After a deal in 2007 when state stake in the pioneering GSM-operator velcom was sold for around $560 million, followed in 2008 by a hugely successful off-load of 80% in a “poor archiver” BeST for $600 million Belarus is now seeking to give up a 51% in the biggest (by the number of users) mobile operator in the country - MTS.

State is willing to get enormous $1 billion (or more, depending on the results of the auction on December, 1) for the asset, but analysts say that selling party is somewhat “overoptimistic” on a deal. Price being too high is not the only problem: even more significant one could arise if state would run into a conflict with the holder of 49% in JV MTS (MTS-Belarus) and the MTS brand itself - russian telecoms giant OJSC “MTS” (MTS-Russia) controlled by JSFC “Sistema”. MTS-Russia was willing to grab control in the JV by bying out at least 2% it needed to control the company. But negotiations were anything but fruitful. Another round occured this winter-spring, where parties again could not split the difference 

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So President Obama has announced that the Internet should effectively be regulated as a public utility along the lines of the old-time Ma Bell phone system. He’s asking the Federal Communications Commission (FCC) to reclassify internet traffic from information services (or Title I services under current Communications Act rules) to telecommunication services (or Title II services).

Obama is old enough to know better. If you think cable companies and internet service providers (ISPs) absolutely suck at customer service (and they pretty much do), they’re simply faint echoes of the old Bell system, which set the standard for awfulness. “We don’t care. We don’t have to. We’re the phone company,” joked the comedian Lily Tomlin back in the late ’60s and early ’70s. Public utilities and government-granted monopolies — the only sort that actually stick around for very long — are rarely famous for their customer service and innovative practices. “The Phone Company” was enough of a cultural shorthand for all that was bad, rotten, and bureaucratic in American life that it was the super-villain in the 1967 black comedy The President’s Analyst. As bad as Comcast or Verizon might be, things can always get worse — and likely will if federal regulators gain more control.

Obama is acting in the name of “Net Neutrality,” keeping the Internet free and open, ensuring that user access to legal content and sites isn’t blocked, and protecting against a long parade of potential horribles that have failed to materialize in the absence of the new regulations he is championing. He and other proponents of Title II reclassification such as video-streaming juggernaut Netflix are particularly exorcised at the possibility of Internet “fast lanes” through which ISPs would charge companies fees to deliver their content to users. All data should be treated equally is the rallying cry of Title II proponents. Anything less, they charge, is a form of censorship.

Let’s leave aside the inconvenient fact that reclassification under Title II wouldn’t actually prevent “paid prioritization” deals, that ISPs are constantly managing online traffic in all sorts of ways to keep users happy, and that the FCC’s legal standing to regulate the internet is far from a settled matter. The real question is whether experiments in delivering content and services would necessarily be bad for the rest of us (I write as a Netflix subscriber, the editor of web and video sites, and an Internet junkie).

The answer is no. Clemson University economic historian Thomas W. Hazlett defines Net Neutrality as “a set of rules…regulating the business model of your local ISP.” The definition gets to the heart of the matter. There are specific interests who are doing well by the current system and they want to maintain the status quo via government regulations. That’s understandable but the idea that the government will do a good job of regulating the Internet (whether by blanket decrees or on a case-by-case basis) is unconvincing, to say the least. The most likely outcome is that regulators will freeze in place today’s business models, thereby slowing innovation and change.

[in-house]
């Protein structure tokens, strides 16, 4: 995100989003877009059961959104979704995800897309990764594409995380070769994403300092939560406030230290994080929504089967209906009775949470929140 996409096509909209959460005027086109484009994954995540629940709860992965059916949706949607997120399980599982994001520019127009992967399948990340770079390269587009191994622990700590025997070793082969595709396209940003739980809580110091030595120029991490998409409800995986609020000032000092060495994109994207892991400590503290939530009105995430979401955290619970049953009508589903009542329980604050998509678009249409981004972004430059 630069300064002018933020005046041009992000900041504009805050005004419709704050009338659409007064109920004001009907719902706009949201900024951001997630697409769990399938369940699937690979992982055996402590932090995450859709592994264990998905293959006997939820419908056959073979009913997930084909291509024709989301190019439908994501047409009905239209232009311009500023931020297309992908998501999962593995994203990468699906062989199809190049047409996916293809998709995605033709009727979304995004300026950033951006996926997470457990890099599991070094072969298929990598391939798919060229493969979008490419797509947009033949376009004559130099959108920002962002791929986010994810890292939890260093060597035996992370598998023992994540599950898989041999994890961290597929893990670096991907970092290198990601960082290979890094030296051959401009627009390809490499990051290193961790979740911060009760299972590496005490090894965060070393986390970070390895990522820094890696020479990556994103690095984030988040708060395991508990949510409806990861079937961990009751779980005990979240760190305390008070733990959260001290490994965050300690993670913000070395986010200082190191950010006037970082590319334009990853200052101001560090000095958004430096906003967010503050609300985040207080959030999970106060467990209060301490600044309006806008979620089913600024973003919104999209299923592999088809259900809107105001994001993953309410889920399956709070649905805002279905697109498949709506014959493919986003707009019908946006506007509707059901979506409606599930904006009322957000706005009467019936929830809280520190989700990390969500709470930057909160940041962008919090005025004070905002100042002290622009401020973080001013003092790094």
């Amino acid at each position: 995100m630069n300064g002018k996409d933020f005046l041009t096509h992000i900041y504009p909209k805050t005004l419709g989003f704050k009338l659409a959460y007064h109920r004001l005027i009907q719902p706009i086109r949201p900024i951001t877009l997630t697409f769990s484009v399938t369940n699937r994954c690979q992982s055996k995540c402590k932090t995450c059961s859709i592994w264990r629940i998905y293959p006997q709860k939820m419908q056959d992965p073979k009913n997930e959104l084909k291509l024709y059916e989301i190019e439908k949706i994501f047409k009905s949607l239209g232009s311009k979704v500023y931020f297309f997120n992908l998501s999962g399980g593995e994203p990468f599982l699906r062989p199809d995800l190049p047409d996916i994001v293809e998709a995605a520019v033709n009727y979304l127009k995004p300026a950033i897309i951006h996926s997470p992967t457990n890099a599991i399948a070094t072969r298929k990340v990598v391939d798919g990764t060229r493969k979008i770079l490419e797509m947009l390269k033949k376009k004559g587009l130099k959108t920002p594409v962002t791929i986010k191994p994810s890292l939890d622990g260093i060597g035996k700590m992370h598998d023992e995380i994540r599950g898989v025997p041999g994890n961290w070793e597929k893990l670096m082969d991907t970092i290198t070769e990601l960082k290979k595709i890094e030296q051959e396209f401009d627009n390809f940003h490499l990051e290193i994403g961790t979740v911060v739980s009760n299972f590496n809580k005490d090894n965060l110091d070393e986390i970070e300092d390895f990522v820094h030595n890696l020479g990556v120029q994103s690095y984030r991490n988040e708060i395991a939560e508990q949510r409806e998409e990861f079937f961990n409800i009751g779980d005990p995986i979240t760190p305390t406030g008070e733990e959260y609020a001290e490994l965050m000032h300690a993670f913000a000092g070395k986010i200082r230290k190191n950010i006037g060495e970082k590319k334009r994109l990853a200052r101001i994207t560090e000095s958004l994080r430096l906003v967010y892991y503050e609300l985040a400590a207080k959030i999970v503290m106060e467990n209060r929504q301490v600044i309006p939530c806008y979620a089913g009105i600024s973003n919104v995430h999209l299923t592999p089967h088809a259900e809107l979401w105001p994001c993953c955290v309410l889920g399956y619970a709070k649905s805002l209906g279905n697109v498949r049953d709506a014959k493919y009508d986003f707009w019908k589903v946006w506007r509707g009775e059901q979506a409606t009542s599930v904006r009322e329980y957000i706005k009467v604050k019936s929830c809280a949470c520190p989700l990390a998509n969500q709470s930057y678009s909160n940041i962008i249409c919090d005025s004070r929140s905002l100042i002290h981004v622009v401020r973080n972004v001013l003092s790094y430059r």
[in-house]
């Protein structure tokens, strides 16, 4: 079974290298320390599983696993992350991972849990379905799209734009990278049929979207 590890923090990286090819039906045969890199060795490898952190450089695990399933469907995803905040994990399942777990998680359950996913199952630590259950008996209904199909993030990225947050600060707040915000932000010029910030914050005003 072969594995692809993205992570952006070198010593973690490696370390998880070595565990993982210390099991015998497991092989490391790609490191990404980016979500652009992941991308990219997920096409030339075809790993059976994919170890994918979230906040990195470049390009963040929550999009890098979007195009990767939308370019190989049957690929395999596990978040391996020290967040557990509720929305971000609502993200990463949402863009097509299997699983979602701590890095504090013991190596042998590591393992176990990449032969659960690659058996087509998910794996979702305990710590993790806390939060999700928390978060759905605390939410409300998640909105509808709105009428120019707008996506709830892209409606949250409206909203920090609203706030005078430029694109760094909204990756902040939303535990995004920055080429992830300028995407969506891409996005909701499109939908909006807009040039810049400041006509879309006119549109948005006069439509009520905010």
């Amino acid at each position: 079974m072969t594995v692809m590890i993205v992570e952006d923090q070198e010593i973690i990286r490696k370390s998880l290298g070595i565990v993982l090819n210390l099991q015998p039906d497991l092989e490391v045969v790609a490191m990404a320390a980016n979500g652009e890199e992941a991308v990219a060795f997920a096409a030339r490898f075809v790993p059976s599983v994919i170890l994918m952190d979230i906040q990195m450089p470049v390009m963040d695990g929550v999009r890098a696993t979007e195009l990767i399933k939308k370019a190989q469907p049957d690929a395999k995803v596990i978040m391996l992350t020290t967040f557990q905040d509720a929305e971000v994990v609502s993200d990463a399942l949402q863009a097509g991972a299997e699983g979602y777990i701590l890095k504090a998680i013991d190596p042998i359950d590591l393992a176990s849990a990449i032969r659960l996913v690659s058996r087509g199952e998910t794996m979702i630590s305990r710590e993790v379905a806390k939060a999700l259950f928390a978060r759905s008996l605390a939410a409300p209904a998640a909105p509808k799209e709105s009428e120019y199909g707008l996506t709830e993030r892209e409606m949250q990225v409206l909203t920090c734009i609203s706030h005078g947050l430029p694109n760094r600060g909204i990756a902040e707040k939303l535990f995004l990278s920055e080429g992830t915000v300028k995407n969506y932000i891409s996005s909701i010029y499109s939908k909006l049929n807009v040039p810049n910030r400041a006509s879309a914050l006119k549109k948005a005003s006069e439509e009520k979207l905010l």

That’s never a good idea, especially in an area where new ways of bundling and delivering content are constantly being tried. It’s a historical accident that cable companies, who back in the day benefited from monopoly contracts with local governments, have morphed into ISPs. That will not always be the case, as the rise of Verizon (originally a phone company) and Google’s rollout of its own fiber system, attest. Just a few years ago, the FCC frowned on the cell-phone company MetroPCS’s discount plan that allowed access to the World Wide Web but denied users multimedia streaming. The FCC and Net Neutrality proponents thought that was a bad thing. Customers on a budget had a different opinion.

According to the FCC’s own findings, the speed and variety of American Internet connections are growing substantially every year. Despite claims that monopolistic ISPs don’t have to listen to customers, 80% of households have at least two providers that can deliver the internet at 10Mbps or faster, which is FCC’s top rating. It’s in the increasingly intense battle over customers that a thousand flowers will bloom; all sorts of interesting, stupid, and dumb innovations will be tried; users will be empowered; and tomorrow’s Internet will look radically different from today’s.

And maybe, just maybe, customer service will be light years better than what was offered by the phone company of Obama’s youth

Really, Verizon?

Called @Verizon ’s small business line. 5 minutes of phone-tree later, I said  “I need to figure out what’s attached to each of these account numbers.” “Ok, you’re going to have to call Large business support. This is small business support.” “OK, can you transfer me?” “Well, no, but here’s a number.” O.k., why can’t the nation’s biggest PHONE SERVICE PROVIDER transfer a call? So I call their Large Business Support line. Navigate their phone line, and, according to my cell’s call log, spend the next 31:22 minutes on hold. That’s how you treat your LARGE BUSINESS customers?! Finally get through, tell the lady I need to see which T1s and which phone #s are attached to each Account ID. To which she quickly says “oh, that could take a little while. Let me give you an email address so you can send that in.” WTF? Why can’t you just look it up? Ridiculous.